Are You Good Enough?

From Psychology Today

Extend your comfort zone by deciding you needn’t be perfect.

Everyone wants to feel good enough. Feeling like you are a good enough person in a good enough body enables you to feel lovable, to love others, to attract the love of others, and to feel safe and competent in the world. But are you really a good enough friend, date, partner, or parent (or, if you’re a mental health professional, a good enough couples therapist?

In her new book, Winnicott and ‘Good Enough’ Couples Therapy (link is external), psychologist Claire Rabin focuses on the important concept of good enough, reviving key ideas from the writings of Donald Winnicott, a British pediatrician whose notions have become fundamental to much of our current understanding of what constitutes mental health.

Feeling good enough, Winnicott posits, comes from parents who conveyed acceptance, appreciation, and affection to you, your body, and the things you do. Some parents, alas, convey to their children instead the impression that “no matter how good you are, it will never be enough.” Ignoring children, excessively criticizing them, or simply being mean to them, teaches them that something about them is inherently not good—not worthy of love—with predictable ramifications in later years.

Can you be good enough?

To be a good enough parent, partner, or professional conveys the idea that we do need to perform our roles skillfully enough to accomplish the challenges of a relationship, parenthood, or counseling. To be good enough, we need to understand and apply the techniques and attitudes that lead to loving, growth-oriented relationships. We need these capabilities in order to enjoy the doing of it, and to be effective.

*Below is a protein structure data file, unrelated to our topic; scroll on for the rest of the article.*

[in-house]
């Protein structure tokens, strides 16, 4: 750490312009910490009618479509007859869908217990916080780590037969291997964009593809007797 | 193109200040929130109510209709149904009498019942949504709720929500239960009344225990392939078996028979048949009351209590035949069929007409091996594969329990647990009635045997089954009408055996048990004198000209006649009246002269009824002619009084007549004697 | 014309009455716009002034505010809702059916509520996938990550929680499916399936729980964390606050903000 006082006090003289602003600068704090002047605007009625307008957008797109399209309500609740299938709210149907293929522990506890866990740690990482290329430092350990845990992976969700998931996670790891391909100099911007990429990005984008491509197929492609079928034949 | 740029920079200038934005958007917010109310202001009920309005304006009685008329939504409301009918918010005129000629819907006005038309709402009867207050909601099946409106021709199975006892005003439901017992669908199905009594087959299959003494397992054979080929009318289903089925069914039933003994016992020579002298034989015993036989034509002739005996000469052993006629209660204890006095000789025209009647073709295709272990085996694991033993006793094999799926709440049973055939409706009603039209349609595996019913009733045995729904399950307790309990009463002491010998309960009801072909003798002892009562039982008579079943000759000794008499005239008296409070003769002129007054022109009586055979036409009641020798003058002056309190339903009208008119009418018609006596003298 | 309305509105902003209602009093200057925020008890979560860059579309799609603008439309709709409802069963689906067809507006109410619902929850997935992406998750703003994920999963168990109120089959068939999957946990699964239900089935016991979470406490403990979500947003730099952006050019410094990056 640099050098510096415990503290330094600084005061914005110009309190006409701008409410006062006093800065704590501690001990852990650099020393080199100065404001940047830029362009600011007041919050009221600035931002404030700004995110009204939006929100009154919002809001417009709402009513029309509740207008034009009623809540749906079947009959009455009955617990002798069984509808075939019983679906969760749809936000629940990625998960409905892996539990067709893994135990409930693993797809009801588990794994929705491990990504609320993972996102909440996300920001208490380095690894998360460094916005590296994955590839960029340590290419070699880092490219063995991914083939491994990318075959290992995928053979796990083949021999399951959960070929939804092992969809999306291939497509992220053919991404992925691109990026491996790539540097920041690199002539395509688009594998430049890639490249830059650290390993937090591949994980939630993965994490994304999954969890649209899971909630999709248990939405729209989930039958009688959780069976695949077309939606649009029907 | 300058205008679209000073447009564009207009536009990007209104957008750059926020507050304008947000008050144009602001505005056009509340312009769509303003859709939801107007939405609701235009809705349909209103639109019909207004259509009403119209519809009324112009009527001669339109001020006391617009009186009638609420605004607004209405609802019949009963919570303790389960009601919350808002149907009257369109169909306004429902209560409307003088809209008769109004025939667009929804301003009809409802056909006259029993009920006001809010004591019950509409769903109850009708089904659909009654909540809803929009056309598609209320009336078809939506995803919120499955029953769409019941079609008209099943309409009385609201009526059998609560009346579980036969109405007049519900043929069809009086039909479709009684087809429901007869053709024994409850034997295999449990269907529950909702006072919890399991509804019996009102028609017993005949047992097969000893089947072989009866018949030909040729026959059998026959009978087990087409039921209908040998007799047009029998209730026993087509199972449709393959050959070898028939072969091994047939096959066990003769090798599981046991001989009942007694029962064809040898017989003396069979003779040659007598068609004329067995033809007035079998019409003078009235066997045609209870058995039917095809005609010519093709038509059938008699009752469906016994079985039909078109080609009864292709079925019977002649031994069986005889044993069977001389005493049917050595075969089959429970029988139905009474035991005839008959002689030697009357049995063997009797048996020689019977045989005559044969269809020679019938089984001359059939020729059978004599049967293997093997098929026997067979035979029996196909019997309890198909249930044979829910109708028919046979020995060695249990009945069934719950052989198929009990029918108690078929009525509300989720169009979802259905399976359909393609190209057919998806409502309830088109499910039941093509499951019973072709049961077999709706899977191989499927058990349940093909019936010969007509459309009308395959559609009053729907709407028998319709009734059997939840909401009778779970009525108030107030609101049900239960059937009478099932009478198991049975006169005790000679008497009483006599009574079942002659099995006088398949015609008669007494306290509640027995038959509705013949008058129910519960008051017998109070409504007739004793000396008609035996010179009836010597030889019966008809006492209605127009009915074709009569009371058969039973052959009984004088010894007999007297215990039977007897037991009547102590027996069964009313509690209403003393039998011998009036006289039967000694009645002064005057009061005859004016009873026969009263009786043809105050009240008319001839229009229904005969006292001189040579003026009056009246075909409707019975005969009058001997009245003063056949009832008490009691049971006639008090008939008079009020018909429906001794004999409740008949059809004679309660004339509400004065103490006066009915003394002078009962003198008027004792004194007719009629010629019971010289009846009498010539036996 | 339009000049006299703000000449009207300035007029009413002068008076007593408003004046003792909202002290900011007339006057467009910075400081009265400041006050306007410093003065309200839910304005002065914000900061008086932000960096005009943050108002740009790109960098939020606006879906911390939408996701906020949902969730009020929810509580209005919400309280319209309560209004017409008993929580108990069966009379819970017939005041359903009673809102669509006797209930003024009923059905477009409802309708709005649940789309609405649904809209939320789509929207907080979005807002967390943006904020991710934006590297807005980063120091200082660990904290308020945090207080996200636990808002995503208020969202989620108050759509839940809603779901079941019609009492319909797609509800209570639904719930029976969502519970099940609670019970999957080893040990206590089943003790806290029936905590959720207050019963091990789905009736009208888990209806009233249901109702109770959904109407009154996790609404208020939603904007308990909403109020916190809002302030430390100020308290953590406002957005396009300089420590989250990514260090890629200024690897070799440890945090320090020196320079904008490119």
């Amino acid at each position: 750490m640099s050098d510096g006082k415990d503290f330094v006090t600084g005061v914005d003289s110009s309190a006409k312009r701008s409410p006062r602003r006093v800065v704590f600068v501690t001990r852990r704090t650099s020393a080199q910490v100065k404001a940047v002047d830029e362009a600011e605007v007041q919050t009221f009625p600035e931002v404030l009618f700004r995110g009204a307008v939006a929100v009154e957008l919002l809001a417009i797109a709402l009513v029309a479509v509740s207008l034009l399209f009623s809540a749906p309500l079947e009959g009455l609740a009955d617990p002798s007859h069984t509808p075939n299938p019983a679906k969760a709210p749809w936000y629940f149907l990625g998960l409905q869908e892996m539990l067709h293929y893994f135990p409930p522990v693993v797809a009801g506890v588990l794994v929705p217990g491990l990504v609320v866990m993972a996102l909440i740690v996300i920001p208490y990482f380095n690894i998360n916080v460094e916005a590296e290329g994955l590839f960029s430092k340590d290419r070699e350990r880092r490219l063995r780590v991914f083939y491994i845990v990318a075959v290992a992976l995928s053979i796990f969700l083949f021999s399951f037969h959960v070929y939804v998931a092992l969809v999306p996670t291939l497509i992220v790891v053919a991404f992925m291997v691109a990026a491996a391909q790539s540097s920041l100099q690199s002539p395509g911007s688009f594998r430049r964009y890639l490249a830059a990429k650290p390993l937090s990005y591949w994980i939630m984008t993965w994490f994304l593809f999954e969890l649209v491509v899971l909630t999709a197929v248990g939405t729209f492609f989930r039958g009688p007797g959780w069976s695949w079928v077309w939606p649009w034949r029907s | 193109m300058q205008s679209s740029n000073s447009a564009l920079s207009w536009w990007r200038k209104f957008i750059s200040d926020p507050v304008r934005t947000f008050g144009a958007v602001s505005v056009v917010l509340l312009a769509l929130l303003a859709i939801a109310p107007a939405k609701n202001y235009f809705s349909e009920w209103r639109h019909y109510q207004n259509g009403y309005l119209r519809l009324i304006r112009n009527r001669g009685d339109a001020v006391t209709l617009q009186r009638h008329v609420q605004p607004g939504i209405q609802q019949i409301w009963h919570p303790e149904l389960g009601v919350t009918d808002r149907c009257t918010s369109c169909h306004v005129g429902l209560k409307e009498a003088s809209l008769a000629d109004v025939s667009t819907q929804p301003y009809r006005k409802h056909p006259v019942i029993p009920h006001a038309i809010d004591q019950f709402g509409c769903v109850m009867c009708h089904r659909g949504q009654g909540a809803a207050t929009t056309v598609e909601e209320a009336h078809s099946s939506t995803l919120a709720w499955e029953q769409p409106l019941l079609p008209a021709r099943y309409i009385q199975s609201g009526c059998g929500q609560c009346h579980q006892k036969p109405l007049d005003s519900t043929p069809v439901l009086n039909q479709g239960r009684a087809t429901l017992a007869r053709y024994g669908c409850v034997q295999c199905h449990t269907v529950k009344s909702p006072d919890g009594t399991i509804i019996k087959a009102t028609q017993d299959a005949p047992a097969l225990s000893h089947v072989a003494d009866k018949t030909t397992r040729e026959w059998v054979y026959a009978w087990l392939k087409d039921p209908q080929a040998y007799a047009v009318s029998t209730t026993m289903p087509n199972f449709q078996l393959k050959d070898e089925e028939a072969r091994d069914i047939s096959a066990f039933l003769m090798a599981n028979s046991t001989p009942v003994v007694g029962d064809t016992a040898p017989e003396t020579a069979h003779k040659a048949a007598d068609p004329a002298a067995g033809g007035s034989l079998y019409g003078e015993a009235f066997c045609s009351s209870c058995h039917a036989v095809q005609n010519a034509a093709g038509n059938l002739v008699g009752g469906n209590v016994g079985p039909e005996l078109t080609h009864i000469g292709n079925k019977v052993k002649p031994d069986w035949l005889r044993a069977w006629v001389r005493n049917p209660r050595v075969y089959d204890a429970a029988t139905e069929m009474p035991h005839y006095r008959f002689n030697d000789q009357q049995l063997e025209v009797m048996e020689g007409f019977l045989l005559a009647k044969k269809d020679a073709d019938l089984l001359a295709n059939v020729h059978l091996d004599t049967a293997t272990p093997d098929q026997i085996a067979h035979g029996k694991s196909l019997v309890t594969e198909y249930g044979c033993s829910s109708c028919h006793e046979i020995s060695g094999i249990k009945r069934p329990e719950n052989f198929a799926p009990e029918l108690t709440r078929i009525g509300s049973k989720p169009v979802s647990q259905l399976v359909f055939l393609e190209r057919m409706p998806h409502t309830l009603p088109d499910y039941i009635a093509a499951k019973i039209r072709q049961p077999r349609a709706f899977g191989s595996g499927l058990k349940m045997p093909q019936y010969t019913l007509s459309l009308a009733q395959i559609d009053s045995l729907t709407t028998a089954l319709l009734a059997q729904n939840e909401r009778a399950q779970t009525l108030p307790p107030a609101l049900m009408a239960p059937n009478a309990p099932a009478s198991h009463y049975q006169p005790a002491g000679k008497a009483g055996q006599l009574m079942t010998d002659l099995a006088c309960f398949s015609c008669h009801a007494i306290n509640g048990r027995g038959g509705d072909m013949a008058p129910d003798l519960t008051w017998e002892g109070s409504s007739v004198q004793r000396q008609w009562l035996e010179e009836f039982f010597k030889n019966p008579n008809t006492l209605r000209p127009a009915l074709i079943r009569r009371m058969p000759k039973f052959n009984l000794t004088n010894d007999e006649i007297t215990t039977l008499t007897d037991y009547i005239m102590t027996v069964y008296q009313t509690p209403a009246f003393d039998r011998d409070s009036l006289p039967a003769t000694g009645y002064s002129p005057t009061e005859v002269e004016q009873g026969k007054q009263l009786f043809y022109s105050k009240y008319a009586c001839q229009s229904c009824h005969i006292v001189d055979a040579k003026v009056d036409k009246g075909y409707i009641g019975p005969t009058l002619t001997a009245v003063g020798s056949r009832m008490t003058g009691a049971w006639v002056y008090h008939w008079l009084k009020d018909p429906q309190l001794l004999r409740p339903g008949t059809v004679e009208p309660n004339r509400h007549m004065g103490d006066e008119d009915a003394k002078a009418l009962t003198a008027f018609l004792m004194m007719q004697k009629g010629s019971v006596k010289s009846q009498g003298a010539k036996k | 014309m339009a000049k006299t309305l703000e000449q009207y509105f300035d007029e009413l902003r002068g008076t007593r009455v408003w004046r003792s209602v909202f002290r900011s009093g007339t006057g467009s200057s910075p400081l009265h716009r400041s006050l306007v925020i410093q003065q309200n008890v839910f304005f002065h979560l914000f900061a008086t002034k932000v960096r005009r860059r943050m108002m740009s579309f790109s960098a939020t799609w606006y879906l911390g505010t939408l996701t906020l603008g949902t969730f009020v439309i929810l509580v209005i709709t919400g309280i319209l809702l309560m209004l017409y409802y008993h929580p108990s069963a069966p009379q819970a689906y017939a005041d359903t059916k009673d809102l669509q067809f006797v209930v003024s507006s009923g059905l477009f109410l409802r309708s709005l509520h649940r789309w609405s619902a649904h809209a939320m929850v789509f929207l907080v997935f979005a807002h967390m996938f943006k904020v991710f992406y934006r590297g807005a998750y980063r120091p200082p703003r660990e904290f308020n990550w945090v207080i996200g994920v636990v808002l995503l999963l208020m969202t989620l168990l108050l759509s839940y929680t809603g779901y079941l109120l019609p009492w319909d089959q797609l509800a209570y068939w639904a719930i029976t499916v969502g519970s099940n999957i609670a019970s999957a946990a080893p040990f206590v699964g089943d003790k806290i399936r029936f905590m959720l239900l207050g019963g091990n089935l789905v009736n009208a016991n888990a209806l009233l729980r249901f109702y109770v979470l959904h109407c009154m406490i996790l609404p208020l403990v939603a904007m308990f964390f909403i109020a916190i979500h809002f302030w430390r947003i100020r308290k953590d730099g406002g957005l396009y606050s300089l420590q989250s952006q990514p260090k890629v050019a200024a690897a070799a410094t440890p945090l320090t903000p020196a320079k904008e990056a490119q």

At the same time, we don’t need to accomplish these challenges perfectly. (Phew!) We don’t have to be Number 1 or win a gold medal; we just need to be good enough. From there, we can enjoy our relationships, making mistakes along the way and learning and growing from our errors.

Rabin’s book revives other concepts from Winnicott’s concepts that have become core to psychology’s understanding of good-enough relationships: attunement, holding, and hiding the true self behind the mask of a false self.

Do you tune in or do you tune out?

Besides originating the term “good enough,” Winnicott clarified multiple traits of good-enough parenting, including the skill of attunement. Rabin extends this idea to good enough coupling and beyond, exploring attunement in each realm.

Attunement implies hearing, seeing, caring, and responding. It involves listening, and responding appropriately, when, say, an infant cries or a toddler sounds frustrated. But it involves noticing positive emotions as well—in parenthood, attunement also means listening to a teen who expresses shyness, sadness, joy, or anxiety, and then talking out solutions to triggering situations. Parents who are insufficiently attuned can produce children who grow up with a sense of inner emptiness. If your parent(s) insufficiently saw, heard, and responded to you, you could be prone as an adult to ignore your own feelings, dismissing and denigrating them.

If you ignore messages from your partner, child, or client, or send them to the Delete box, you will be functioning in a not-good-enough manner. Marriage researcher John Gottman has identified responsivity—attunement followed by responsive action—as the single best indicator of which men will succeed in marriage and which will end up in a partnership at risk for unhappiness or divorce.

Again, no need for panic: You do not have to be a perfect partner; just good enough.